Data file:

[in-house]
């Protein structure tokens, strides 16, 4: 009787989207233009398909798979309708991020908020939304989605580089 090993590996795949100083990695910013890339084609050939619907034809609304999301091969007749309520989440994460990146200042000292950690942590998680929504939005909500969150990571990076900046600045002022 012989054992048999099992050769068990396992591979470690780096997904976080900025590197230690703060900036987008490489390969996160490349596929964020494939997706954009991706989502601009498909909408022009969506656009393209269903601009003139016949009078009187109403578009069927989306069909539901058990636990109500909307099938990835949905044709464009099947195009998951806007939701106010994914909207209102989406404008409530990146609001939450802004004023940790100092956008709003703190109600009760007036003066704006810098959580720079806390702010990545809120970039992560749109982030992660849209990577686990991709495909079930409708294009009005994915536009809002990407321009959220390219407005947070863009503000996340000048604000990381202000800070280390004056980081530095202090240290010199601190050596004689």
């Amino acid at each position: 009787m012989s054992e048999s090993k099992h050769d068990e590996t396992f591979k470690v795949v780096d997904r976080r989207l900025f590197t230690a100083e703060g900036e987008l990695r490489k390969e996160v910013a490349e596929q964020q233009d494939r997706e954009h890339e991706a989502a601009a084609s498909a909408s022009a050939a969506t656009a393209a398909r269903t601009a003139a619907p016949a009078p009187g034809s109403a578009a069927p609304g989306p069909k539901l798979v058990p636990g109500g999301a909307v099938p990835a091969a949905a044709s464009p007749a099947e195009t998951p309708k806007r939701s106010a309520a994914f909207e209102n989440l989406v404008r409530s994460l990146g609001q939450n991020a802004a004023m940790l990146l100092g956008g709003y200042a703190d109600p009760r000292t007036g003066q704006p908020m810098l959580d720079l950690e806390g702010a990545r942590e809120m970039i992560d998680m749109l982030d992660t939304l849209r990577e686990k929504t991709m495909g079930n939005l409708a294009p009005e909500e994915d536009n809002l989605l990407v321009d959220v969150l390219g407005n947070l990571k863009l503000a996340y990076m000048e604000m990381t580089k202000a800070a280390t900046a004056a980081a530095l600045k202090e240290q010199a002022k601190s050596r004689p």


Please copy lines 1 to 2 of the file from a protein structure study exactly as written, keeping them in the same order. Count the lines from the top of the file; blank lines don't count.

[in-house]
């Protein structure tokens, strides 16, 4: 009787989207233009398909798979309708991020908020939304989605580089 090993590996795949100083990695910013890339084609050939619907034809609304999301091969007749309520989440994460990146200042000292950690942590998680929504939005909500969150990571990076900046600045002022 012989054992048999099992050769068990396992591979470690780096997904976080900025590197230690703060900036987008490489390969996160490349596929964020494939997706954009991706989502601009498909909408022009969506656009393209269903601009003139016949009078009187109403578009069927989306069909539901058990636990109500909307099938990835949905044709464009099947195009998951806007939701106010994914909207209102989406404008409530990146609001939450802004004023940790100092956008709003703190109600009760007036003066704006810098959580720079806390702010990545809120970039992560749109982030992660849209990577686990991709495909079930409708294009009005994915536009809002990407321009959220390219407005947070863009503000996340000048604000990381202000800070280390004056980081530095202090240290010199601190050596004689």